If you are not familiar with Groovy, then you need to get a better understanding of Groovy in order to use GINT effectively. Check out the Groovy documentation site. Groovy covers a lot of territory, but for GINT use, only the basics are really needed in most cases. If you are coming from a Java background, picking up Groovy is really easy because it shares similar syntax and, in most cases, just extends all the things you can do. If you are coming from a non-Java or non-programming background, GINT can still be used effectively with just a minimal set of Groovy skills. The following is a quick overview with pointers to the key topics that are important to learn to use Groovy in a GINT context.
Here is a starter list of topics taken from the Groovy Documentation Site and other places. Lists, Maps, Closures, and String are the key Groovy concepts when testing using GINT.
Gant was built as an ANT tool but with Groovy replacing XML. However, for me, the power of Gant as an extension Groovy is in its declarative nature with it's dependency based programming model (think targets ).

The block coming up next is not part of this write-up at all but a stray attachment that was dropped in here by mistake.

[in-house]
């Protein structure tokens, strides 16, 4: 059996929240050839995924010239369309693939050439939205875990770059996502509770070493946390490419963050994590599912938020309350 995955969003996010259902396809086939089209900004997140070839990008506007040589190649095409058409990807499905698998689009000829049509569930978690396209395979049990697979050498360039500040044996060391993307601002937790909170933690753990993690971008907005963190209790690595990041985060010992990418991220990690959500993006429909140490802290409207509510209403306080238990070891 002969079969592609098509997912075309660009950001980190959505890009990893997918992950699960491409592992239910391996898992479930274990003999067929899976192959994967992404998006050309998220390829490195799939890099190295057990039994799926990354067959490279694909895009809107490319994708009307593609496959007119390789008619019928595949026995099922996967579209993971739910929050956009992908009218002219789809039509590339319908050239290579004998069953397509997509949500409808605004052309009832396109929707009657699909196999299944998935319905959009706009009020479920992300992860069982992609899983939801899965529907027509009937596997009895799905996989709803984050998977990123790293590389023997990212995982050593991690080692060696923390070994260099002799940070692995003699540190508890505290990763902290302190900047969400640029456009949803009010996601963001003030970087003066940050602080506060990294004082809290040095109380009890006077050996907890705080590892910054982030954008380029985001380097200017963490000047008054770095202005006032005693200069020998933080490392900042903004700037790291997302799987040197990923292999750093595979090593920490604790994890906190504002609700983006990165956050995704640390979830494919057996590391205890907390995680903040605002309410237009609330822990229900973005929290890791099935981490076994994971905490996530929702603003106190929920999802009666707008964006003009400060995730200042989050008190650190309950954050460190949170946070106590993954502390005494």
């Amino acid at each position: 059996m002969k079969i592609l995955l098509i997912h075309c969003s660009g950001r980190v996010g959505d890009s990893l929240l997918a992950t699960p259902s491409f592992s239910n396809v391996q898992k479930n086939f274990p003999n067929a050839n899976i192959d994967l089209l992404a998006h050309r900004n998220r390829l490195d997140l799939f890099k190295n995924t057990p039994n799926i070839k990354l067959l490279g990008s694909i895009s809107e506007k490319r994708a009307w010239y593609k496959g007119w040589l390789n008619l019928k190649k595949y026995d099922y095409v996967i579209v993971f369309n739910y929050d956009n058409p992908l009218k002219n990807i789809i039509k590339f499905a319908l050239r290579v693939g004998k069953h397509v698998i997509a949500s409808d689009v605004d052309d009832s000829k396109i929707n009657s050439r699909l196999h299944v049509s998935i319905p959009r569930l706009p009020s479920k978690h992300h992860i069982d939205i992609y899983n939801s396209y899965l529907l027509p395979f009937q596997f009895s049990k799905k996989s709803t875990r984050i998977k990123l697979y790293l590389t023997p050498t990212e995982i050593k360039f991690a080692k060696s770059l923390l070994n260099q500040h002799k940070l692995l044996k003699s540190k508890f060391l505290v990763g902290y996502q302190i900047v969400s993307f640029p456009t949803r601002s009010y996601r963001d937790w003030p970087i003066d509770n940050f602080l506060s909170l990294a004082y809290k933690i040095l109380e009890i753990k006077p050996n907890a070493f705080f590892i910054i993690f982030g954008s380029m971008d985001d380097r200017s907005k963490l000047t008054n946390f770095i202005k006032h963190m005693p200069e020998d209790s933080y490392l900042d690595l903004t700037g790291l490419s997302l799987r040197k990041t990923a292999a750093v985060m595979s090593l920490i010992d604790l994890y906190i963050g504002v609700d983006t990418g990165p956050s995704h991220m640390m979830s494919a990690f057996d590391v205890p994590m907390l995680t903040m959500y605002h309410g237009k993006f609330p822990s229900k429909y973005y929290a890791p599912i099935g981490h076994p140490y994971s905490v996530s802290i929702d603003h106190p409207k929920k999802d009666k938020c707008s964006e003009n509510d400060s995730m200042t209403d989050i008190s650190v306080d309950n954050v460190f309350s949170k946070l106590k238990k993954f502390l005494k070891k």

- A key conceptual difference between Groovy scripts and Gant scripts is that gant scripts are declarative
- Gant target definitions are processed in the first pass and then appropriate target code is run in the second pass
- This allows for targets to be dynamically created by standard Groovy processing code at declare time
- It enables a convenient listing of targets via the gant -p option. Essentially, this runs the declare pass but not the second runtime pass
- It means you need to be careful and understand lazy evaluation concepts (see Groovy references)
What is Gradle?
Gradle is another build tool (like Gant) based on Groovy and also having a dependency based programming model. Gradle has replaced Gant as the primary build tool for many projects. A future release of GINT may migrate to a Gradle base at some point. It is expected that this will be a relatively easy migration for most GINT tests.